Book illustration art picture by Duncan Long

For self publishers or those starting a small press, the process of creating a print cover PDF can seem pretty daunting the first go around. Fortunately after a time or two it becomes pretty much “old hat” and can be taken in stride (though this isn’t to say that new and varied hiccups don’t occur even for seasoned pros).

The last few corrections and changes to a print project often seem to become increasingly troublesome. Part of the reason is when correcting mistakes discovered during proofing, new mistakes can be created. For example a “z” may appear when the graphic designer fails to do a complete control-z undo command, leaving only a “z” in its place. That can not only leave the error that failed to be undone but also add a new one, too!

The key to keeping such mistakes from going into print is to proof the ENTIRE cover after each correction. Yes, this is time consuming, but it can save some real headaches when the book is in print. Nothing is quite as discouraging as seeing a “z” in the middle of a book title, right?

For those being introduced to the printing process, the concept of “bleed” can be a little confusing. “Bleed” is the extra amount of picture or inked area around the outside of a cover (or page) that goes beyond the trim points on the sheet. The purpose of the bleed is to allow extra area so that any minor calibration errors of the trim blades won’t leave white at the edge of a cover or page. As equipment becomes more precise, the necessary bleed has shrunk over the last few years from a quarter inch to 0.125 inch.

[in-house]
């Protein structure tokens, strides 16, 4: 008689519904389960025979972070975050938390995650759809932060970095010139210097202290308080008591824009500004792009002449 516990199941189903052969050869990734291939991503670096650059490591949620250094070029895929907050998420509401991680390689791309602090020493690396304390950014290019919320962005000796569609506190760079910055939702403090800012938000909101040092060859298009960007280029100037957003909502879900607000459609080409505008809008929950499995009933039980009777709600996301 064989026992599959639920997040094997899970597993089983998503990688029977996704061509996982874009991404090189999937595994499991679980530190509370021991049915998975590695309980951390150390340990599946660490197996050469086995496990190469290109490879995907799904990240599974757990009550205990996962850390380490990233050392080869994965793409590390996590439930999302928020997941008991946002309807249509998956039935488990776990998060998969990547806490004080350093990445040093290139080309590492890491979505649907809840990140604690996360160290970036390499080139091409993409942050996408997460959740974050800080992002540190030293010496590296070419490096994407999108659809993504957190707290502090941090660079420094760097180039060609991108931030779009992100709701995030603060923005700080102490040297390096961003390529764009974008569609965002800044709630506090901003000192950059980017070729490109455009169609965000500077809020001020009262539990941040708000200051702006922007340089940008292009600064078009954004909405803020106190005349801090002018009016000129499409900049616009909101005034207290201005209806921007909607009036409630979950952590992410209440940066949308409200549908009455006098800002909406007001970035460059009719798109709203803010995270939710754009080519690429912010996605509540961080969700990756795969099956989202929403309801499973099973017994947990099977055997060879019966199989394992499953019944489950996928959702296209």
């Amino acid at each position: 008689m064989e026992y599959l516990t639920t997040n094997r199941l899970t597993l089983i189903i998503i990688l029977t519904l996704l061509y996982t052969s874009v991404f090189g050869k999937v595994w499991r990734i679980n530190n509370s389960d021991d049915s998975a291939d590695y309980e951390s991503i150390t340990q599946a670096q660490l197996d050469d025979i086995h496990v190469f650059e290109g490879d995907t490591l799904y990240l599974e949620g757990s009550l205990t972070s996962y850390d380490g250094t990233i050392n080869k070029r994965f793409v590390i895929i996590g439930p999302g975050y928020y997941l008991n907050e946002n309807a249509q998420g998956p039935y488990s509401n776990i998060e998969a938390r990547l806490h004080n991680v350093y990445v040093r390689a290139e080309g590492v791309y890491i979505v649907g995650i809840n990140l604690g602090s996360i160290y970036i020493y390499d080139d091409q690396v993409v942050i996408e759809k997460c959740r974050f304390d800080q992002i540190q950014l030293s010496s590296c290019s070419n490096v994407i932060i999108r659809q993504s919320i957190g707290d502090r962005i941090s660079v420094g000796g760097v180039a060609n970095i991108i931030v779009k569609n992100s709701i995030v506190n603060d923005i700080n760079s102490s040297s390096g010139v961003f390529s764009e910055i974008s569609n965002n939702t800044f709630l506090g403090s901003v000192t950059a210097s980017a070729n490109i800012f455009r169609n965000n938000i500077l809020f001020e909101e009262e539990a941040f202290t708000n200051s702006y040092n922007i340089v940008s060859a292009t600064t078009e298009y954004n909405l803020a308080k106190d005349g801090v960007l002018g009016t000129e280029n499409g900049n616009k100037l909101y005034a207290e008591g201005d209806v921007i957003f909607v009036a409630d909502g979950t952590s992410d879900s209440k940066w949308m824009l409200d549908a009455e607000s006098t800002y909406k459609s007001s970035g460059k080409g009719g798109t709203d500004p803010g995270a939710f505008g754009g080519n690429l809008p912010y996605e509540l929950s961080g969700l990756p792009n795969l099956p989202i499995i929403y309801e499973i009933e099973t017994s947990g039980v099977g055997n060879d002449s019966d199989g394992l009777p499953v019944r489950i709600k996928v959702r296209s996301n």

With the PDF that will go to a press, the bleed trim marks are shown with black embashes at the corners of the cover. If you imagine extending lines from one emdash to that opposite it, you’ll have the location of where the trim should occur.

One of the odd things with cover layouts is that while there are calibration marks for trim (and colors as well as black ink in some cases), there’s only a “pie chart” looking mark to show the center of the spine. The areas where the spine folds aren’t shown. The reason for this is that the folding process that creates the spine is more or less “automatic.” So while your graphic designer may center the spine down to a thousandth of an inch, the viewer of the PDF is left more or less clueless as to where the spine should be (outside of perhaps printing the PDF and measuring the width of the cover from each bleed trim point).

That said, if you’re really concerned about the spine fold points, you can ask your cover designer to place some white lines at the fold points for you to see — just don’t get that file mixed up with your print PDF or you’ll have those lines on your cover!

Some presses like to have color calibration marks on the PDF. Others don’t require these as they work from the sRGB color space (which is nearly identical to what is seen on a properly calibrated monitor, making it very convenient to work with). So some designers creating a cover for CreateSpace or other presses calibrating to sRGB will leave the color specs out of these PDFs (with the theory that this makes it a bit less apt to cause confusion with the company’s automated process).

As the “finish line” of submitting a cover PDF to a press approaches, it seems like the last few inches are made in baby steps. But it’s always better to be thorough and cautious in order to prevent errors from going to print. When your “baby” go to press, it’s comforting to know you’ve done your best to make a perfect offering for your readers to enjoy.

Duncan Long is an illustrator who often also does the layout for book covers for small presses and self-publishing “indie” authors. You can find examples of his work in Duncan Long’s Portfolio.